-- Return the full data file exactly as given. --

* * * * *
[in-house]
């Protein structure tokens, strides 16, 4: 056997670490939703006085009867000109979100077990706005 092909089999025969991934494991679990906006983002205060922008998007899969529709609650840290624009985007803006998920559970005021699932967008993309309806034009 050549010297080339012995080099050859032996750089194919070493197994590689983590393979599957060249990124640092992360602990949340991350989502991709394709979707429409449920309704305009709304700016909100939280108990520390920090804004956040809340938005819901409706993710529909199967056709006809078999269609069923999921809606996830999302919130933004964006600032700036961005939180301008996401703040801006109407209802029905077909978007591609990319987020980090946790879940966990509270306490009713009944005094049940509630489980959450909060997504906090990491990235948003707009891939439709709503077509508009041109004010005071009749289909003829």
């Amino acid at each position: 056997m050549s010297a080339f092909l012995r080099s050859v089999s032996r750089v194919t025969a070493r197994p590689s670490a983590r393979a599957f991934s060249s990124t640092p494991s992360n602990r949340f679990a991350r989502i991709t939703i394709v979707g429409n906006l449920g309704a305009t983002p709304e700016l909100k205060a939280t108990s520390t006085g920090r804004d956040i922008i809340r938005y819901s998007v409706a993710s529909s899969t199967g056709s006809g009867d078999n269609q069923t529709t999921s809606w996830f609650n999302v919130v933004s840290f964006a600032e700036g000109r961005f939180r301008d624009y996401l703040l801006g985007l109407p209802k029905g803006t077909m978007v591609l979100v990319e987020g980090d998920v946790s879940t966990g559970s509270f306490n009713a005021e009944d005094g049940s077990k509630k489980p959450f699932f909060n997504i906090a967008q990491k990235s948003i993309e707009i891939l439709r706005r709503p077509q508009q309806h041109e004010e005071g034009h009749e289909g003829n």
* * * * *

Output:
[in-house]
């Protein structure tokens, strides 16, 4: 056997670490939703006085009867000109979100077990706005 092909089999025969991934494991679990906006983002205060922008998007899969529709609650840290624009985007803006998920559970005021699932967008993309309806034009 050549010297080339012995080099050859032996750089194919070493197994590689983590393979599957060249990124640092992360602990949340991350989502991709394709979707429409449920309704305009709304700016909100939280108990520390920090804004956040809340938005819901409706993710529909199967056709006809078999269609069923999921809606996830999302919130933004964006600032700036961005939180301008996401703040801006109407209802029905077909978007591609990319987020980090946790879940966990509270306490009713009944005094049940509630489980959450909060997504906090990491990235948003707009891939439709709503077509508009041109004010005071009749289909003829």
């Amino acid at each position: 056997m050549s010297a080339f092909l012995r080099s050859v089999s032996r750089v194919t025969a070493r197994p590689s670490a983590r393979a599957f991934s060249s990124t640092p494991s992360n602990r949340f679990a991350r989502i991709t939703i394709v979707g429409n906006l449920g309704a305009t983002p709304e700016l909100k205060a939280t108990s520390t006085g920090r804004d956040i922008i809340r938005y819901s998007v409706a993710s529909s899969t199967g056709s006809g009867d078999n269609q069923t529709t999921s809606w996830f609650n999302v919130v933004s840290f964006a600032e700036g000109r961005f939180r301008d624009y996401l703040l801006g985007l109407p209802k029905g803006t077909m978007v591609l979100v990319e987020g980090d998920v946790s879940t966990g559970s509270f306490n009713a005021e009944d005094g049940s077990k509630k489980p959450f699932f909060n997504i906090a967008q990491k990235s948003i993309e707009i891939l439709r706005r709503p077509q508009q309806h041109e004010e005071g034009h009749e289909g003829n």